Style or substance. Which is more important? I guarantee you in some corner of social media film enthusiasts are having this debate. It’s one that’s become increasingly dominant of late, as any project with a strong sense of visuals will immediately start the conversation. However, the two are not mutually exclusive. If Blood Machines proves anything, it’s that style can be the substance.
A 50-minute short film broken up into three episodes, something like Blood Machines is right at home on Shudder. The film began its life as a music video for the Carpenter Brut song “Turbo Killer”. The video – featuring imagery of inverted crosses, saturated colors, neon ’80s imagery, the works – found its audience and it found it quick. Personally, I’m probably in the hundreds of views for the video myself. It was only a foregone conclusion that director Seth Ickerman would reteam with Brut for an expanded follow-up to the video. Backed by a Kickstarter campaign, they quickly got to work. And here we are.
Trying to explain the story of Blood Machines is an exercise in futility. Ickerman’s film is an audiovisual experience meant to be interpreted through the senses. Since that’s not much of a logline, I’ll do my best. Blood Machines begins when bounty hunter Vascan (Anders Heinrichsen) and his partner (Christian Erickson) track down a machine “trying to free itself”. Out of the machines comes the ghostly form of a young woman, Mima (Joëlle Berckmans), who rockets off into space. As they try to catch up to her, a cult led by the mysterious Corey (Elisa Lasowski) attempts to do the same.
That’s as far as can be explained through my own interpretation. If you’re the type of viewer that needs some kind of narrative to hold onto, Blood Machines isn’t for you. Ickerman and Brut are out to do exactly one thing: recreate the sights and sounds the ’80s that inhspire them. Thankfully, they succeeded, pushing their influences to forge an aesthetic that goes above and beyond them.
Visually, there is nothing like Blood Machines. The closest comparable is probably Panos Cosmatos’ Mandy, but even that had some grounding in reality. Other than the familiar imagery of spaceships and the inverted cross, Blood Machines is a purely escapist experience. After Mima arrives at the beginning, all bets are off. The stunningly beautiful “ghost” dissolves the film around her into a miasma of saturated color, flashing lights, and otherworldly goodness. It has the potential to turn others off, but for the right crowd it’s pure euphoria.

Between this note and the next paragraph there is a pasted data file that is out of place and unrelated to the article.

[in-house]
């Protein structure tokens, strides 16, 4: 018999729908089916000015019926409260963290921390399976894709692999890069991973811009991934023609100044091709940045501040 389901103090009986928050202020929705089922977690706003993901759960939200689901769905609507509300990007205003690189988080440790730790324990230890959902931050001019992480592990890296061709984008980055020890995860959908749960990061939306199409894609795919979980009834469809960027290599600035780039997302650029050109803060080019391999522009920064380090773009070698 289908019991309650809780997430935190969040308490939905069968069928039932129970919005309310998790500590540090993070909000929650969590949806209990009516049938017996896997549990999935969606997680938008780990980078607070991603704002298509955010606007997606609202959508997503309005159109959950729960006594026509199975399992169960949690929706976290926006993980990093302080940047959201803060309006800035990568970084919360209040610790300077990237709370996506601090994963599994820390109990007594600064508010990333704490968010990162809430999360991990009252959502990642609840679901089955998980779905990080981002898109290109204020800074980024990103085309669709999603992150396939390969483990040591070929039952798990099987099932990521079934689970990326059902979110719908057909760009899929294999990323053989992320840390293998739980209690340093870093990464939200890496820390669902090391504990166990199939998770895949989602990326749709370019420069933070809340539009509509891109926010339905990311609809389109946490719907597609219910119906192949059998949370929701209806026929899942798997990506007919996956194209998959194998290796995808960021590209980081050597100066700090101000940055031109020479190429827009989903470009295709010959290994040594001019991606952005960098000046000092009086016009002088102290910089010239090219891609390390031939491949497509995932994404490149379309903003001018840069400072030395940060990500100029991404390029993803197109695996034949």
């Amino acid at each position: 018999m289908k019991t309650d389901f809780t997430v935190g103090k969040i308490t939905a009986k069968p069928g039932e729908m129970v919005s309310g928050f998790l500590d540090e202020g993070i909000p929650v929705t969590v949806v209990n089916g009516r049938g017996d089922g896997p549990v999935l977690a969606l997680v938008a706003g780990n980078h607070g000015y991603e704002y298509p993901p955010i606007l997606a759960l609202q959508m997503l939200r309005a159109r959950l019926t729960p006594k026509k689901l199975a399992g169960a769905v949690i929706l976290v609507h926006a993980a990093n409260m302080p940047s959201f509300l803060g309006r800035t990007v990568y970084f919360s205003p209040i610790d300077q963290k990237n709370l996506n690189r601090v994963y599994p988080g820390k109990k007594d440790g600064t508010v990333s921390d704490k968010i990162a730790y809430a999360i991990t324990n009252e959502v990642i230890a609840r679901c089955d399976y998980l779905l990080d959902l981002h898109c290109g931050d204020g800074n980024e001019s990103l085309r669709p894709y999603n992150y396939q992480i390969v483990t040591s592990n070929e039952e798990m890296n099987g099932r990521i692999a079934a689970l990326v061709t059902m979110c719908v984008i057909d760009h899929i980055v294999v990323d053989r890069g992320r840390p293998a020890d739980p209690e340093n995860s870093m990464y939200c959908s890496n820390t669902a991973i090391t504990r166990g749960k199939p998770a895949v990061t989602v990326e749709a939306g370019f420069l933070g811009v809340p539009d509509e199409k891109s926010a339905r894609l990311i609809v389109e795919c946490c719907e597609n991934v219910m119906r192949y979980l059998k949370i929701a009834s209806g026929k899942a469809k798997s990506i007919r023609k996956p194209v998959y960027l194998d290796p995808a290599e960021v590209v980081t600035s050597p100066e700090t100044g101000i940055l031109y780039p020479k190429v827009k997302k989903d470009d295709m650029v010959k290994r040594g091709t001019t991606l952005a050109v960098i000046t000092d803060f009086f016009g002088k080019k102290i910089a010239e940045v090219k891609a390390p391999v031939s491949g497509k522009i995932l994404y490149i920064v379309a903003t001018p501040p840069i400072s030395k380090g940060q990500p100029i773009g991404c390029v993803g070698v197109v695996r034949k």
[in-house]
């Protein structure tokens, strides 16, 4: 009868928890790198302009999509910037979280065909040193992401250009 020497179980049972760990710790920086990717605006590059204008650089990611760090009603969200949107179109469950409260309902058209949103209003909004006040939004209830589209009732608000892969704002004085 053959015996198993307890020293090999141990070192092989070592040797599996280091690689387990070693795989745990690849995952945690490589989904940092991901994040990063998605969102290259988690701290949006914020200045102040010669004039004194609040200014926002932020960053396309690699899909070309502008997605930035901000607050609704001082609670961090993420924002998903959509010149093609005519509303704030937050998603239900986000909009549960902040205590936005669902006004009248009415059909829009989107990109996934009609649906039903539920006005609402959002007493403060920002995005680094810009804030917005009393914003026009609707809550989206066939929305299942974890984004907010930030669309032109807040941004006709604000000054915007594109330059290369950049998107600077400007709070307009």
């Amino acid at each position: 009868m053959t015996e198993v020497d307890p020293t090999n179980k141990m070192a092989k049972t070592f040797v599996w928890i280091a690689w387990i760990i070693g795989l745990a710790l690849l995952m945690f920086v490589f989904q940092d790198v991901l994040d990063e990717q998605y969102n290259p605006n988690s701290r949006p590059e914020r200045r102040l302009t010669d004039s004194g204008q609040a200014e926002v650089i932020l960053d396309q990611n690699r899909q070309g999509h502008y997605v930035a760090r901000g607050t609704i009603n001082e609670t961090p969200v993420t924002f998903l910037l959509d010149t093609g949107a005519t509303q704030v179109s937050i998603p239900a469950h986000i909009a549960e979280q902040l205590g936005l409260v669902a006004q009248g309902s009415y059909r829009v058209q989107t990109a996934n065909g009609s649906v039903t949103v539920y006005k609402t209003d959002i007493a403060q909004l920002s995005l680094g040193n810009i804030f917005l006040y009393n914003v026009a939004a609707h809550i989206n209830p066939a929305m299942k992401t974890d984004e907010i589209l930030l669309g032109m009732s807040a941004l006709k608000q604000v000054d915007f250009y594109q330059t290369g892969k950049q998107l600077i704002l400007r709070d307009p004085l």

The unhinged visual style is complemented by the blaring synths of Brut’s original score. Retro yet also daringly original, the score makes the film something of a musical. Specifically, songs that can only be described as “absolute bangers” underscore performances that are in complete service to the story.
Heinrichsen, Berckmans, and Lasowski are like ballet performances, spinning in seeming hysteria. Yet the watchful eye of Ickerman always keeps them from going out in control. As the cosmic chaos comes to a bombastic end, it’s hard not to feel left shaken and utterly exhausted. Sure, it rarely stops being an over-stimulation. Luckily for Ickerman and Brut, I happen to love that feeling.
In almost every way, Blood Machines is the definition of niche. Audiences who need an anchor for their stories – or just a story period – will likely not find much to enjoy here. Yet, Ickerman and Brut’s collaboration gave me an experience that rocked my senses and showed me something I haven’t seen before. Whatever they do next, I’m in. – James Preston Poole
Blood Machines is now streaming on Shudder.